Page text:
Thursday, March 25, 2010


It's interesting, the reactions I've received when speaking of my husband's impending layoff. The response is, overall, very supportive. But there are still those who seem to believe that it's a failing of skill, character or work ethic to be laid off. And that those that are still employed are always the better option to hire. Yes, beloved colleagues, I am talking to you. I adore you all. I think you are brilliant.


It's a slightly insidious superiority complex combined with 'it can never happen to me' thinking. And quite frankly I think that's a combination of denial and an overinflated sense of self worth. The reality is we're all expendable on the altar of profitability. We're all vulnerable. And hard, good work isn't a guarantee, no matter how we would like it to be - even for us, colleagues. Bitter pill maybe. But so true, and pretending it isn't doesn't make it so.

There's a line in Jean Chatzky's book You Don't Have To Be Rich where one of the people she interviewed says "Relationships are better than money". They are, and this kind of thing is a good reminder. Sure, it's going to suck if his severance isn't a windfall and is instead living expenses. But we'll still be happy, job or no job. I actually have found it a good reminder to focus on what is important. Maybe that's the silver lining.

Overall though, the support has been overwhelming. And I'm grateful for it. Even though we're okay for a good while to come, it's nice to know people care and worry for us. We're okay, but deeply appreciate the sentiments.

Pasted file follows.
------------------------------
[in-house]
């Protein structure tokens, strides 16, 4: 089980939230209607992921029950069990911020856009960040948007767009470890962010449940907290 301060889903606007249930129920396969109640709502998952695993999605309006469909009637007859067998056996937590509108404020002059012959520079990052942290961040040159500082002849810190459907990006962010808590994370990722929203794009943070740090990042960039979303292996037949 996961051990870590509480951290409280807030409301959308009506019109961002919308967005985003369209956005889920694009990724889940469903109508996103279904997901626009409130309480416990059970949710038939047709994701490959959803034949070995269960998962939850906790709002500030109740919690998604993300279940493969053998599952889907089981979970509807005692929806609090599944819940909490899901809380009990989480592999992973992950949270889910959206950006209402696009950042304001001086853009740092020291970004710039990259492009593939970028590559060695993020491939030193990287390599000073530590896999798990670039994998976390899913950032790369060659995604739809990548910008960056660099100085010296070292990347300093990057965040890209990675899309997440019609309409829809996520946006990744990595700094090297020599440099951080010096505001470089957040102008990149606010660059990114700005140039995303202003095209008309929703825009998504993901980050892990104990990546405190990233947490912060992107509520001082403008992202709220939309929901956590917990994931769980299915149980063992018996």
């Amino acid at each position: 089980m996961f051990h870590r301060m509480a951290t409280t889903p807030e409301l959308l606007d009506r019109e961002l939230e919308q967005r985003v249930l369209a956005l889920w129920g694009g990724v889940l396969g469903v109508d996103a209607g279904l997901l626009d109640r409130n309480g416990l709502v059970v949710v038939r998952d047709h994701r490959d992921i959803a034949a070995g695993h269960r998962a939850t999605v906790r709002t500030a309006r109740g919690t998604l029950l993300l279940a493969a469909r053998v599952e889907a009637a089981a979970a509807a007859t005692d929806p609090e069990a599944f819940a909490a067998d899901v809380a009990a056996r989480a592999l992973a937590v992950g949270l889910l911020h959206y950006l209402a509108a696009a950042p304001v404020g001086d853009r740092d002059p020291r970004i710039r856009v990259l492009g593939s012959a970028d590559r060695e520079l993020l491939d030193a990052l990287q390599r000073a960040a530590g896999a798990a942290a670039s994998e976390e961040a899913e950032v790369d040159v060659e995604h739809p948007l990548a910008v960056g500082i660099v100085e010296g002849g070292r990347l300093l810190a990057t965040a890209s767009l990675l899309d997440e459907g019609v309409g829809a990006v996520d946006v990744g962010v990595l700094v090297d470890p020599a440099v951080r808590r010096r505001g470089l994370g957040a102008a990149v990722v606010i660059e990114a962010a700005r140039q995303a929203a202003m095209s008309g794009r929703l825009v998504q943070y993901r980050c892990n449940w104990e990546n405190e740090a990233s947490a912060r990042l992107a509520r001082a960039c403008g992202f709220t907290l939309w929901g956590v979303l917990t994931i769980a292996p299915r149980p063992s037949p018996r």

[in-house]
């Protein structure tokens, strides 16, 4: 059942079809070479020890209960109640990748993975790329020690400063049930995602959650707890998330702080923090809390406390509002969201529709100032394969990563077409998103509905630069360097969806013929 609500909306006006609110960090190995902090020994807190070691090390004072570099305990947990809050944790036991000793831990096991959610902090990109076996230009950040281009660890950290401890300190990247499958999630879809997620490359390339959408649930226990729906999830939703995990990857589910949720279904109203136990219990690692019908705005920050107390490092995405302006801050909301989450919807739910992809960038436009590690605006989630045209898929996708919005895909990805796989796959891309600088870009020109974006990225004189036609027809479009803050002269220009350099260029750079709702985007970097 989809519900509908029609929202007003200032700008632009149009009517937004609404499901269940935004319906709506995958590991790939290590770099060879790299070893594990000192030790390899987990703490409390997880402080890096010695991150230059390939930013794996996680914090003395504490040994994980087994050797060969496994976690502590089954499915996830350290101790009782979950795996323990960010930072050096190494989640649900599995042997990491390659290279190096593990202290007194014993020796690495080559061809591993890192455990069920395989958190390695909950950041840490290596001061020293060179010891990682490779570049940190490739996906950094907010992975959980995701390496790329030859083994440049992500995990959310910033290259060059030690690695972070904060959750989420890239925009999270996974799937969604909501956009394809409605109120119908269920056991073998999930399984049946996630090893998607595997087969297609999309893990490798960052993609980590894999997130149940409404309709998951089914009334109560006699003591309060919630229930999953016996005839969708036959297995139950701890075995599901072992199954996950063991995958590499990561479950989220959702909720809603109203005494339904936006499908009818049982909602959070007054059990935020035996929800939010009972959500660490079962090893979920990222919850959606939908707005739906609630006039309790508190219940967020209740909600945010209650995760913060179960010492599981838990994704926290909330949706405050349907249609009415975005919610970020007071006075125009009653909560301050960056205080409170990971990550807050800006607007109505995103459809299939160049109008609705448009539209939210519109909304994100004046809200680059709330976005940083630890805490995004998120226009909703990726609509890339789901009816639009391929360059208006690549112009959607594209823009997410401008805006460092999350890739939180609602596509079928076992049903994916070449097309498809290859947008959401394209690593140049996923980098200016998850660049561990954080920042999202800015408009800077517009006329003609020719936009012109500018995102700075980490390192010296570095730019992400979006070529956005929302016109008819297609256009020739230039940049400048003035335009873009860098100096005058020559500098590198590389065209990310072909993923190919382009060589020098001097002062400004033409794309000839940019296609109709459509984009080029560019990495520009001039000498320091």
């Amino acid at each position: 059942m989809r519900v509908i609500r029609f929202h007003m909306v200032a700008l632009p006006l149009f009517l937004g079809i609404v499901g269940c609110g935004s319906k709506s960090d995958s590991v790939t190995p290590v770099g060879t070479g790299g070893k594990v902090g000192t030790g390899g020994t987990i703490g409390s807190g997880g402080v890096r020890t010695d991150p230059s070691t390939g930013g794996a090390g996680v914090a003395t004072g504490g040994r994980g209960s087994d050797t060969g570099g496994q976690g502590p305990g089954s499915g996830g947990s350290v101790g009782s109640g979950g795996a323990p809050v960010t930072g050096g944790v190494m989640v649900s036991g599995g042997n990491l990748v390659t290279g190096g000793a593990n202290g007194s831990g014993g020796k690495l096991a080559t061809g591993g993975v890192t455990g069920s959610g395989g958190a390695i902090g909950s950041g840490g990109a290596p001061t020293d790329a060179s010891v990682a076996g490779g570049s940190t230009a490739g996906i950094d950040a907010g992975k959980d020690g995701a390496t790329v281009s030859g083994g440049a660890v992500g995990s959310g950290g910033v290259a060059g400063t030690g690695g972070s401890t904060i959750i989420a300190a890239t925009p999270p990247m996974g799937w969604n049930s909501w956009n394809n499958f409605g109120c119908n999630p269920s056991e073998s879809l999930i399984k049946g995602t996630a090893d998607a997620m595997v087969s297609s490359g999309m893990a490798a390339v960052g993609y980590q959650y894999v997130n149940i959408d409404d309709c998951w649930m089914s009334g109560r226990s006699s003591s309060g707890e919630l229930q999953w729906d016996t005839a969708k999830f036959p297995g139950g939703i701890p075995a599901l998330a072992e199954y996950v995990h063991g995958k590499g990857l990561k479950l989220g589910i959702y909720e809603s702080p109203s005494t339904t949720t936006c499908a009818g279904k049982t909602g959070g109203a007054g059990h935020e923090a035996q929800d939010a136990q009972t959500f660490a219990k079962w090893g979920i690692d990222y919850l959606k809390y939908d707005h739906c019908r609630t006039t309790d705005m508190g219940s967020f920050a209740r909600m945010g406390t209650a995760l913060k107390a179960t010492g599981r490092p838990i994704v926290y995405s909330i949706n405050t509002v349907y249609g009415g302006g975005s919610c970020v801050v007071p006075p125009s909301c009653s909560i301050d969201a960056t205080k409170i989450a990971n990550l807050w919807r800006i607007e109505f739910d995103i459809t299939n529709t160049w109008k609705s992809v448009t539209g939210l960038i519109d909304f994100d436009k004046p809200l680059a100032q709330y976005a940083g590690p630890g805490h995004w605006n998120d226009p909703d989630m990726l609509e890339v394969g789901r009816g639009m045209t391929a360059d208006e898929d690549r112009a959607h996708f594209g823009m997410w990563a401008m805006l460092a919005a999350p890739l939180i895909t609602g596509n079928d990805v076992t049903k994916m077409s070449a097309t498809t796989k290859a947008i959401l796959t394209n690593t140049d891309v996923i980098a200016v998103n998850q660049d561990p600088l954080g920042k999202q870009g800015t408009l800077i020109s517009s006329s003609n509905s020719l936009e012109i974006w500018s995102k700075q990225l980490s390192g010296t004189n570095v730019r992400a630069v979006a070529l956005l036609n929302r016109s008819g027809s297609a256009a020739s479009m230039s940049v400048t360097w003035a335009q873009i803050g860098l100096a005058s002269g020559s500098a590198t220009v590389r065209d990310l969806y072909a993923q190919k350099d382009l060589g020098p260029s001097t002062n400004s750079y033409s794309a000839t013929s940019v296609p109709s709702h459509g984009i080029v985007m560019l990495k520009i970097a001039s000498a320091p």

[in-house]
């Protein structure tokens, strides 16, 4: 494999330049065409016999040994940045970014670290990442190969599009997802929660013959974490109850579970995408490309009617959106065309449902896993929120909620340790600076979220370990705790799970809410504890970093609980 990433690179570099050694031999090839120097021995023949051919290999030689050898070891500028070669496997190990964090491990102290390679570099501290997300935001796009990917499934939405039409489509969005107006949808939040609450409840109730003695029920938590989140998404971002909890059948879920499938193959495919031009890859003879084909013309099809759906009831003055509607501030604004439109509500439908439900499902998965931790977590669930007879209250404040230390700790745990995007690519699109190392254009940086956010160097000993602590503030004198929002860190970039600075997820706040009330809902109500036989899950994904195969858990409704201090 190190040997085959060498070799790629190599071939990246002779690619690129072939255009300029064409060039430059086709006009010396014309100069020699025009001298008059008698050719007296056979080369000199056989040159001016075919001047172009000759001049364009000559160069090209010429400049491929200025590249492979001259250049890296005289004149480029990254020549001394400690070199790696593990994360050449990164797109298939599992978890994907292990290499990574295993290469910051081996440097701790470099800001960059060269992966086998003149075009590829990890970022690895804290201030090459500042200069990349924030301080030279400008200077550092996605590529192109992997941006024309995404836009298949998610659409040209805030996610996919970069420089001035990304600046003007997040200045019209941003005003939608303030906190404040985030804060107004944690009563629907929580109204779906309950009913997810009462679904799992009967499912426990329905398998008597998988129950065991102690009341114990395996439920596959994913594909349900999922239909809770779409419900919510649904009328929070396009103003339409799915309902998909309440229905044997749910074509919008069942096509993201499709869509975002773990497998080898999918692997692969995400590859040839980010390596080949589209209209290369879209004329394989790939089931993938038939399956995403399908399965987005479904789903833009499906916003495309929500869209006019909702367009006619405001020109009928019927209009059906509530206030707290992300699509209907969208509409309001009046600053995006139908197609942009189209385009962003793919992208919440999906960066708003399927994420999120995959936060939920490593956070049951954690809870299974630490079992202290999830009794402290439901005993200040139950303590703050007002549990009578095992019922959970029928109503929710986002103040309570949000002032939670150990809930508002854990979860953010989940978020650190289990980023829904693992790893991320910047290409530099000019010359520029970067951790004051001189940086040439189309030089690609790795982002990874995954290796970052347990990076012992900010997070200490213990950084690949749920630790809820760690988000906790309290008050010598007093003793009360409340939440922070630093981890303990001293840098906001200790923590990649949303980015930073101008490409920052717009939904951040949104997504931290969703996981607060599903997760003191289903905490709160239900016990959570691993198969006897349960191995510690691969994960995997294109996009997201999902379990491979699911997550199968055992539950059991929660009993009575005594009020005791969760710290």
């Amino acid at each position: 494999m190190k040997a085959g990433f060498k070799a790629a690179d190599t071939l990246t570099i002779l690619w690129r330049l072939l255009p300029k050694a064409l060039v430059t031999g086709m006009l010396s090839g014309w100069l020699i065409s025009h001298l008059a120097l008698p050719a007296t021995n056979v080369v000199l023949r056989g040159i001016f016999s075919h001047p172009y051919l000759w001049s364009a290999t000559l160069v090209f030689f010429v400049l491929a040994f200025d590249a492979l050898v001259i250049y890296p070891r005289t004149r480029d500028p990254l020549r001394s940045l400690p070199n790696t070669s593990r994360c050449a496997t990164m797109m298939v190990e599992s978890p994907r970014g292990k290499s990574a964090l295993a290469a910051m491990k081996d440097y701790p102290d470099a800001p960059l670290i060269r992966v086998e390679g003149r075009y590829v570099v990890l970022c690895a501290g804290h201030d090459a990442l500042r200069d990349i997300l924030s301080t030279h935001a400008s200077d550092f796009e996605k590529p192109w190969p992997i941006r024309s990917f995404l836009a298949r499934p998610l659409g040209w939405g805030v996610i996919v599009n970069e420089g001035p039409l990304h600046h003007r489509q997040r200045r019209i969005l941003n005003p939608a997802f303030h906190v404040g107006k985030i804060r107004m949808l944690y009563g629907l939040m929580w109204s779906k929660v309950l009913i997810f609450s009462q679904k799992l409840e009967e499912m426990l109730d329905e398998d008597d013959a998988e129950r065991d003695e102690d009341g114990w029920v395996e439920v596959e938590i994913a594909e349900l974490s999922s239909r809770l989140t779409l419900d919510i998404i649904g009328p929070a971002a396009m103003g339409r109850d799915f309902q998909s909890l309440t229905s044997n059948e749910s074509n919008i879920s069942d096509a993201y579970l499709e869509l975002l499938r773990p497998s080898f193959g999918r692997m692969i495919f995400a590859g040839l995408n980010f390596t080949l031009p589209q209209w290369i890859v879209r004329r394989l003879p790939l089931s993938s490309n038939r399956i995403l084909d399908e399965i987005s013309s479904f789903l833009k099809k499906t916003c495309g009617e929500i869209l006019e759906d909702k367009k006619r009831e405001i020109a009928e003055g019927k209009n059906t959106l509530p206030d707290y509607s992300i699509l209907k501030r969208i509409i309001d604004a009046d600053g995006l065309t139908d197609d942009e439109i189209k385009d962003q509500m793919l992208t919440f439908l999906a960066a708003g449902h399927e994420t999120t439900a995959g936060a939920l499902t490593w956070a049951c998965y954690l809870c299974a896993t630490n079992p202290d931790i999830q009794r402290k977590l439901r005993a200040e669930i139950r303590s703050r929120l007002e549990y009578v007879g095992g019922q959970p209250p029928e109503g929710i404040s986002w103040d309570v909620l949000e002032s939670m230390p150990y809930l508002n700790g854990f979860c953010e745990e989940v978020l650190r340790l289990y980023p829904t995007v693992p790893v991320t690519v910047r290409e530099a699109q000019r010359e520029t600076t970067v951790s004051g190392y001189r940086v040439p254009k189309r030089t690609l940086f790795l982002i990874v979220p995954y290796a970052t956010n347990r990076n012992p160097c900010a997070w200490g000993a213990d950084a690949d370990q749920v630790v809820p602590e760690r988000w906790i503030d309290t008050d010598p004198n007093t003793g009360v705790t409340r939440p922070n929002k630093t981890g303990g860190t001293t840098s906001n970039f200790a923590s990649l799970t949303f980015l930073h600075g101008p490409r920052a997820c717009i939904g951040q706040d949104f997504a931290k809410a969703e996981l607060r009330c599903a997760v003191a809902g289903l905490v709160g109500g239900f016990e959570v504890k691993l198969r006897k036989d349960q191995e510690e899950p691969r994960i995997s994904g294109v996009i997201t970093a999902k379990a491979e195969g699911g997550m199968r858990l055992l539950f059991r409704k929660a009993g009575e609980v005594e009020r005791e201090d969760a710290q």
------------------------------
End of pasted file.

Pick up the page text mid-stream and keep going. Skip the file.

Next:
That said, we're hardly burying our head in the sand. There's been some planning. We're cutting back - not a bad thing to do in the first place (I'll be the first to admit our financial management got a little wacky in the first year of parenthood). I've been working on the delta of what we'll really need for income.

And we'll be cutting costs more and more as time goes on. Even the little things.

The other thing I've noticed as a result of the layoff is how many people have a lot of aversion to talking or thinking about all that 'cheap, penny-pinching stuff'. Even in the midst of the Great Recession. Those that have weathered the storm well still seem to have the same disdain for frugality as before the recession, which is interesting. I think again, it's a mindset thing. It's something that 'poor people' do - washing out baggies, growing their own food (although this one admittedly is growing in popularity due to environmentalism), packing lunches, skipping the coffee purchase for homemade, and so on.

It's interesting to me because it's behavior that is often very much in the closet. Even those people who don't like to talk about that stuff do some of it - okay, maybe not the baggie washing, so far that's just a few of us - it's almost like admitting it is a sign of economic failure.